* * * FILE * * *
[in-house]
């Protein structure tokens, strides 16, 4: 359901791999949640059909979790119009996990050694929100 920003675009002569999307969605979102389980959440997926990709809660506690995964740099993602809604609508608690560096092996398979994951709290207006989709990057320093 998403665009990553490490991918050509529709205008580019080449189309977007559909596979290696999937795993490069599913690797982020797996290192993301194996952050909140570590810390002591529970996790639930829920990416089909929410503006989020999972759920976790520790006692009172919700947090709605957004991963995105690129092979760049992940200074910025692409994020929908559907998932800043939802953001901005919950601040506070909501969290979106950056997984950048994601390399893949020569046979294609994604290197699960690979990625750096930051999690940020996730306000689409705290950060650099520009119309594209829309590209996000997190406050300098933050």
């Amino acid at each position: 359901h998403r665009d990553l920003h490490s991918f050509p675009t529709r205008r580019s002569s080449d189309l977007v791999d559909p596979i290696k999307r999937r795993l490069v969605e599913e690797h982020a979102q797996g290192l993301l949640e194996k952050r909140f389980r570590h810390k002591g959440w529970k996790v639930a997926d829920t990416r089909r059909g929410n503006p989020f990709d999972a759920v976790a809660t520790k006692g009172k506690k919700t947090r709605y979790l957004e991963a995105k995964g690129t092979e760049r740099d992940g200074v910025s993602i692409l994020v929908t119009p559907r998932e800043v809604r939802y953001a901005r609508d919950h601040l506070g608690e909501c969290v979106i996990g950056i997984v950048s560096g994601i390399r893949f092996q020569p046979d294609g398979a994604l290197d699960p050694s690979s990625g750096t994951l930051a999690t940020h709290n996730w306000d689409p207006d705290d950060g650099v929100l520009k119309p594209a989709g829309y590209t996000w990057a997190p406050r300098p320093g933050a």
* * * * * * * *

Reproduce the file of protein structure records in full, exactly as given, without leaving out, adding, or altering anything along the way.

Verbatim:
[in-house]
């Protein structure tokens, strides 16, 4: 359901791999949640059909979790119009996990050694929100 920003675009002569999307969605979102389980959440997926990709809660506690995964740099993602809604609508608690560096092996398979994951709290207006989709990057320093 998403665009990553490490991918050509529709205008580019080449189309977007559909596979290696999937795993490069599913690797982020797996290192993301194996952050909140570590810390002591529970996790639930829920990416089909929410503006989020999972759920976790520790006692009172919700947090709605957004991963995105690129092979760049992940200074910025692409994020929908559907998932800043939802953001901005919950601040506070909501969290979106950056997984950048994601390399893949020569046979294609994604290197699960690979990625750096930051999690940020996730306000689409705290950060650099520009119309594209829309590209996000997190406050300098933050």
């Amino acid at each position: 359901h998403r665009d990553l920003h490490s991918f050509p675009t529709r205008r580019s002569s080449d189309l977007v791999d559909p596979i290696k999307r999937r795993l490069v969605e599913e690797h982020a979102q797996g290192l993301l949640e194996k952050r909140f389980r570590h810390k002591g959440w529970k996790v639930a997926d829920t990416r089909r059909g929410n503006p989020f990709d999972a759920v976790a809660t520790k006692g009172k506690k919700t947090r709605y979790l957004e991963a995105k995964g690129t092979e760049r740099d992940g200074v910025s993602i692409l994020v929908t119009p559907r998932e800043v809604r939802y953001a901005r609508d919950h601040l506070g608690e909501c969290v979106i996990g950056i997984v950048s560096g994601i390399r893949f092996q020569p046979d294609g398979a994604l290197d699960p050694s690979s990625g750096t994951l930051a999690t940020h709290n996730w306000d689409p207006d705290d950060g650099v929100l520009k119309p594209a989709g829309y590209t996000w990057a997190p406050r300098p320093g933050a």